106. Studies On The First Century Of Islamic Society, Editor G.H.A. Juynboll, Chapter 2: The Origins of the Muslim Sanctuary at Mecca, G.R. Hawting, p23-48)
  107. It seems that the Muslim sanctuary at Mecca is the result of a sort of compromise between a pre-existing pagan sanctuary and sanctuary ideas which had developed first in a Jewish milieu. ... At a certain stage in the development of the new religion the need arose to assert its independence, and one of the most obvious ways in which this could be done was by establishing a specifically Muslim sanctuary. (
  108. Studies On The First Century Of Islamic Society, Editor G.H.A. Juynboll, Chapter 2: The Origins of the Muslim Sanctuary at Mecca, G.R. Hawting, p23-48)
  109. The Ka'ba itself is frequently said to have been demolished and rebuilt.7 The Black Stone is on a number of occasions removed from the Ka'ba and then restored to its place.8 The stone called Maqam Ibrahim is moved around by floods and by human actions.9 The well of Zamzam is "discovered" on two separate occasions.10 Al-Masjid al-Varam, explained as the mosque containing the Ka'ba at Mecca, is several times rebuilt and enlarged. (
  110. Studies On The First Century Of Islamic Society, Editor G.H.A. Juynboll, Chapter 2: The Origins of the Muslim Sanctuary at Mecca, G.R. Hawting, p23-48)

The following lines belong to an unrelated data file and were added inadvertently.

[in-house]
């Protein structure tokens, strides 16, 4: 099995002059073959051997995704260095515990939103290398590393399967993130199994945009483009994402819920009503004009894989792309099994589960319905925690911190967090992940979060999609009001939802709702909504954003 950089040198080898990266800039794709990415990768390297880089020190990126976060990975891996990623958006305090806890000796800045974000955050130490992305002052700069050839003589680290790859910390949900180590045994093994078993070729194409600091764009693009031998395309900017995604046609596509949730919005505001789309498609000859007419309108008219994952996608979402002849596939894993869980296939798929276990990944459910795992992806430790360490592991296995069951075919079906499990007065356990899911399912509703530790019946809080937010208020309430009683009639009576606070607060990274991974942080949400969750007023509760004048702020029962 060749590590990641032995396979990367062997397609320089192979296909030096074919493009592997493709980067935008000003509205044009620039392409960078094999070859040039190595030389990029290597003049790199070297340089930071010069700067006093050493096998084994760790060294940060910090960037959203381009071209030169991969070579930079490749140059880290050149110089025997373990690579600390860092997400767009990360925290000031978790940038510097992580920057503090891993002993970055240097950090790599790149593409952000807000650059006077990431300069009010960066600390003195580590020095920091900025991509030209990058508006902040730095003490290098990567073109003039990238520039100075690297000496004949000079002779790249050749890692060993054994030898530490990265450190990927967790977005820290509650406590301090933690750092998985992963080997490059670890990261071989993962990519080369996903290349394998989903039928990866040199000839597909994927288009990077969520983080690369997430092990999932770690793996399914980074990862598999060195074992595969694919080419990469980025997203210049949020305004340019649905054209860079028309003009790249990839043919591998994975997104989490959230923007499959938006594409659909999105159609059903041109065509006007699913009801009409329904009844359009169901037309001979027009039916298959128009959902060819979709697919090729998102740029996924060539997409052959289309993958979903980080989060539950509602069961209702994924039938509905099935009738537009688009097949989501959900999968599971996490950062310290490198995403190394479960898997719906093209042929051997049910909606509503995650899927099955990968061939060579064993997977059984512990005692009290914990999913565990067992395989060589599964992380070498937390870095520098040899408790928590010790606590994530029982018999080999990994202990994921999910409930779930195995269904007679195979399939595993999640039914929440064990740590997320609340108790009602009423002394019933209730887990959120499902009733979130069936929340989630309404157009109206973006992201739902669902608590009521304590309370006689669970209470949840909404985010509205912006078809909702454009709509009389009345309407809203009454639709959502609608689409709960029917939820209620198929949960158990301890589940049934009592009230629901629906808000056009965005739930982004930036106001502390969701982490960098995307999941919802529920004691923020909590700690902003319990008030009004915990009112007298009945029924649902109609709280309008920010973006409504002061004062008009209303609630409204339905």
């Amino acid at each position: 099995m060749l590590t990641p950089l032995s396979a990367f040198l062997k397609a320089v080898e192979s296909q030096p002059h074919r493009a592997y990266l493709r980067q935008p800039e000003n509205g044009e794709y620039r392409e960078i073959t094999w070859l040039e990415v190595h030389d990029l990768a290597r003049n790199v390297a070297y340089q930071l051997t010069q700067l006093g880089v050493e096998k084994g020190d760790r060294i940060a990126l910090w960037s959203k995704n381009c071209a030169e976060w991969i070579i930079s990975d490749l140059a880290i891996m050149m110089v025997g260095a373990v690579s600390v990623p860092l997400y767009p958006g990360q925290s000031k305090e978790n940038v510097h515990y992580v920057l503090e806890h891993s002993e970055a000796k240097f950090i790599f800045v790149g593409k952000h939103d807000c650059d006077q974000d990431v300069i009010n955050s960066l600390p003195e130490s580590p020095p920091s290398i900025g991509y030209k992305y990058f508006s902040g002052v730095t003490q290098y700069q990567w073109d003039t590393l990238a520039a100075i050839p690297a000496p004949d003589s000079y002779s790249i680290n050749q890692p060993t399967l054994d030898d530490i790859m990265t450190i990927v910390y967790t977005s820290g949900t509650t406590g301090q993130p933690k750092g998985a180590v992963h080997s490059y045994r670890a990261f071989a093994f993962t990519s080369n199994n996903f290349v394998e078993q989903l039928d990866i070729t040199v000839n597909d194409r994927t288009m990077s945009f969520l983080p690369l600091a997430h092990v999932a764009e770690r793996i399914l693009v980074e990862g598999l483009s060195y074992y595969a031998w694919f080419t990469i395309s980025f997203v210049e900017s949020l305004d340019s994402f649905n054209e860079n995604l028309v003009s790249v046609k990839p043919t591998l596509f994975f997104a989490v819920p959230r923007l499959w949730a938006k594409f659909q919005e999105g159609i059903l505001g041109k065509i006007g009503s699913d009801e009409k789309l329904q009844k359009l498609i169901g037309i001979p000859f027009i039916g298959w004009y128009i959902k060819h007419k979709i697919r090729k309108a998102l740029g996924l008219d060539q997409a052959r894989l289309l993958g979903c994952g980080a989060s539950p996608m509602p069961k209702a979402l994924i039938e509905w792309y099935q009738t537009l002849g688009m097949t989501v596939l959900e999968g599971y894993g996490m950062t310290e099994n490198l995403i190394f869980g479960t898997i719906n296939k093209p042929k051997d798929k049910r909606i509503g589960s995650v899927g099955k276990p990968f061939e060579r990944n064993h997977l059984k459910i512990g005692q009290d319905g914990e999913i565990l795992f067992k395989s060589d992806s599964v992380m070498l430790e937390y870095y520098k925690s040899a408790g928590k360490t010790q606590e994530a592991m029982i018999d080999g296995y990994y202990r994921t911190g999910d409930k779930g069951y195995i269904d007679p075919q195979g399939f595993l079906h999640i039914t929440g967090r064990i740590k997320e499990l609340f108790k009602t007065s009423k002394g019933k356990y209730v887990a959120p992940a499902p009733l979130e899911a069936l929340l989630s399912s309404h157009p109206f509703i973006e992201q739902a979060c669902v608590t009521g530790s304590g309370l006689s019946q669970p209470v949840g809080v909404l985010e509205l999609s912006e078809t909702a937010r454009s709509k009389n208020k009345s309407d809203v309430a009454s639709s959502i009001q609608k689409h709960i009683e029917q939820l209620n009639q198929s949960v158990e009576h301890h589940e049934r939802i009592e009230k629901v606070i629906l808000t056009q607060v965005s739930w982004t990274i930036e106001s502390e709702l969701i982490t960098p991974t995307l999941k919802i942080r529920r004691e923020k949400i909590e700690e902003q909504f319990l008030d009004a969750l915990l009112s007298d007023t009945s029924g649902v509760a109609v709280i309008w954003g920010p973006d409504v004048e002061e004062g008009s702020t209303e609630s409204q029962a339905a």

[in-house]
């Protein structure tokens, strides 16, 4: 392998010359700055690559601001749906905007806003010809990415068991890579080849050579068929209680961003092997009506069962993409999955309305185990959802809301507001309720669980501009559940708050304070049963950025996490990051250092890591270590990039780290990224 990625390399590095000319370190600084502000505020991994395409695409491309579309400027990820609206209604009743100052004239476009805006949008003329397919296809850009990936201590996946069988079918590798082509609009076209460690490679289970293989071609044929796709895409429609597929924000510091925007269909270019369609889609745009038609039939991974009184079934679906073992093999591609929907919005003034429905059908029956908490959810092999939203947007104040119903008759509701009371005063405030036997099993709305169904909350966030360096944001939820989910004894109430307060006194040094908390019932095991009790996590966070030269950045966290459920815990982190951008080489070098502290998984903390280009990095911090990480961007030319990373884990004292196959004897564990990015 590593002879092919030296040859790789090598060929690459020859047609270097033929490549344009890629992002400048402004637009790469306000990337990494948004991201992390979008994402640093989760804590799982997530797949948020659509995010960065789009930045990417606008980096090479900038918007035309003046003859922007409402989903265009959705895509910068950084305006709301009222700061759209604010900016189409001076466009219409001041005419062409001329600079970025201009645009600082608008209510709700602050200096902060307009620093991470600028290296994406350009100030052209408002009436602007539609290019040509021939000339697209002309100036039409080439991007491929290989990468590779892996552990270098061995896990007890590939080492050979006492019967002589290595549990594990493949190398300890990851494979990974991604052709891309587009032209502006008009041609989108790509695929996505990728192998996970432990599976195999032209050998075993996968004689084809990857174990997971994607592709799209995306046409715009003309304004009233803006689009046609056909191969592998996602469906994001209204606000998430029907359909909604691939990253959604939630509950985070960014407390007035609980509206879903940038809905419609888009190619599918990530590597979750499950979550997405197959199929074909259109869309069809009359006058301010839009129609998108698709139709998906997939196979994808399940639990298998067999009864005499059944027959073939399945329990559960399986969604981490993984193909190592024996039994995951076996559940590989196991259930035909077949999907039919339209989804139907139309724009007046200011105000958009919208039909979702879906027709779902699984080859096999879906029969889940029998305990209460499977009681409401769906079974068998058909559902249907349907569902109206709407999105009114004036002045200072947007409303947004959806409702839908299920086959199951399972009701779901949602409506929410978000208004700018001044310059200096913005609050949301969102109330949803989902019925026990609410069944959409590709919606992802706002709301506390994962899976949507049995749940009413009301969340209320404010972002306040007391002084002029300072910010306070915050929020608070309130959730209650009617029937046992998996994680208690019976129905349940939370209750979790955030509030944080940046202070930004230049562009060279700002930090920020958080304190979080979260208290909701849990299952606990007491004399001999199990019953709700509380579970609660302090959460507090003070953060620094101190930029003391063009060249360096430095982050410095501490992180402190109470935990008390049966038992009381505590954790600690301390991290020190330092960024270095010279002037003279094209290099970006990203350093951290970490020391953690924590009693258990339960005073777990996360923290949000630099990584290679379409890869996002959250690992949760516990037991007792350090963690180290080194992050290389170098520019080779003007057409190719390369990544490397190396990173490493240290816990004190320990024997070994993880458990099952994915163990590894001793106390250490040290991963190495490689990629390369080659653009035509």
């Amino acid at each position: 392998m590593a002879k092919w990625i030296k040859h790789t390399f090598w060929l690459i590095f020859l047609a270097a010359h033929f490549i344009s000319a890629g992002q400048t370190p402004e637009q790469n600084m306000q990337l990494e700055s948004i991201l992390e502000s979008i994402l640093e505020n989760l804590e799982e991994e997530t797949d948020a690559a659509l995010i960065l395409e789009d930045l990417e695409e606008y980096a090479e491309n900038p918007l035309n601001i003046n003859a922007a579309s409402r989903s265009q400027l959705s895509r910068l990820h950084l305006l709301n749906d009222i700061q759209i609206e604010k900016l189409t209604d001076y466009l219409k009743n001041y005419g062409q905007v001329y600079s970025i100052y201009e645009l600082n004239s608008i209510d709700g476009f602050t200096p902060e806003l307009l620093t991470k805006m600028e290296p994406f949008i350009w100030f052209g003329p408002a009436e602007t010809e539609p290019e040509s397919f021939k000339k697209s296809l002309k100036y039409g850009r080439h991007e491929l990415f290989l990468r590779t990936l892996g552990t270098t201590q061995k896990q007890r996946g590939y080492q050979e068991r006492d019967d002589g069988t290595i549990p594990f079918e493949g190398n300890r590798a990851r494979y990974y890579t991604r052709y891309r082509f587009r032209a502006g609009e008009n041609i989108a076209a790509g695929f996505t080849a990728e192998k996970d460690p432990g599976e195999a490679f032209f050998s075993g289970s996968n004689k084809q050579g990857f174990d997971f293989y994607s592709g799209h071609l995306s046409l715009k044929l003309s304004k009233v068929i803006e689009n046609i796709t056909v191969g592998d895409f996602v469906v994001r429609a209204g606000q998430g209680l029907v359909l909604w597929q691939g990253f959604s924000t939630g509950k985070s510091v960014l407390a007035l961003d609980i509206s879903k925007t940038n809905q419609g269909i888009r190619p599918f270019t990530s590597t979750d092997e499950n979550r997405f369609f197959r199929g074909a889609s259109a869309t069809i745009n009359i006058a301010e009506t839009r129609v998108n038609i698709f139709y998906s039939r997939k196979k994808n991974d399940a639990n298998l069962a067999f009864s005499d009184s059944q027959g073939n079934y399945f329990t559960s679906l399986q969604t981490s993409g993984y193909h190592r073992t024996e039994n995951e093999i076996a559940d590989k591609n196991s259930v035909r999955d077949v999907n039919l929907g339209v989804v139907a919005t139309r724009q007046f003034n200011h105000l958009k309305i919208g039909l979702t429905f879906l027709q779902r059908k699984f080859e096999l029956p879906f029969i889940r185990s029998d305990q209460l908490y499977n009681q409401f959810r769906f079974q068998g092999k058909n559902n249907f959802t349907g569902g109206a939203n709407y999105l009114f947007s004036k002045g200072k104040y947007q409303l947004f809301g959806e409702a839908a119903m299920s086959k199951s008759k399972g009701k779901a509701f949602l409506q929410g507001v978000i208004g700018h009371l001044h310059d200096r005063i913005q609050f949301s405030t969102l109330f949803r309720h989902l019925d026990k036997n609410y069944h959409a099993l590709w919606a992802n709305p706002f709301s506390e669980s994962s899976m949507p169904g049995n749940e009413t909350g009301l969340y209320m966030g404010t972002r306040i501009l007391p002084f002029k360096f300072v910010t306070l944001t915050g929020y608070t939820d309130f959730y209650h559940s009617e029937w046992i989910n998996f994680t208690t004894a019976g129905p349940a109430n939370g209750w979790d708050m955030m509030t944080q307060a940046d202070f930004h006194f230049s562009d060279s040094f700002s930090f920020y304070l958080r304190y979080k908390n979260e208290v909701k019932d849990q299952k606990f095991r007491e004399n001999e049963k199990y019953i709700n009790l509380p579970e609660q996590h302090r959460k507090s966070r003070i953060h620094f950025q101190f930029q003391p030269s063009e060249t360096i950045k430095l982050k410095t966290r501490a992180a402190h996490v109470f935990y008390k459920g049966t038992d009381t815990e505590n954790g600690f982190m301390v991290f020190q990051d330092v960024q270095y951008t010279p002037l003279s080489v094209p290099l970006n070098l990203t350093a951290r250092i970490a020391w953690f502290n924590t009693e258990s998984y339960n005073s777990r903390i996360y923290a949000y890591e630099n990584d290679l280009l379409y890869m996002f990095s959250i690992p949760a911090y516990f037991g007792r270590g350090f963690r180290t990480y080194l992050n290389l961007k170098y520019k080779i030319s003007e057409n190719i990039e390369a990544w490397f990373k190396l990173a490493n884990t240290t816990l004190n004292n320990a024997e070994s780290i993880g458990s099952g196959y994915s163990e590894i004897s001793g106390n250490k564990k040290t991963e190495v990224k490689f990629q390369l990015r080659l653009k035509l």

111. even Muslim tradition recognized that the history of the sanctuary and its incorporation by Islam could not be presented as a simple, straightforward development. ... Furthermore, the traditional material on the history of the sanctuary is hardly of a sort to inspire confidence in it as a record of historical events. Sometimes we find the same basic material being made to refer to two allegedly separate events (
  112. Studies On The First Century Of Islamic Society, Editor G.H.A. Juynboll, Chapter 2: The Origins of the Muslim Sanctuary at Mecca, G.R. Hawting, p23-48)
  113. Even if we could discount the information which is obviously legendary or unhistorical in character, then, the contradictions, overlapping and duplications which occur in the traditions about the history of the Meccan sanctuary would make it a hazardous, in my view, impossible, undertaking to write a straightforward narrative history of the sanctuary and its islamization. (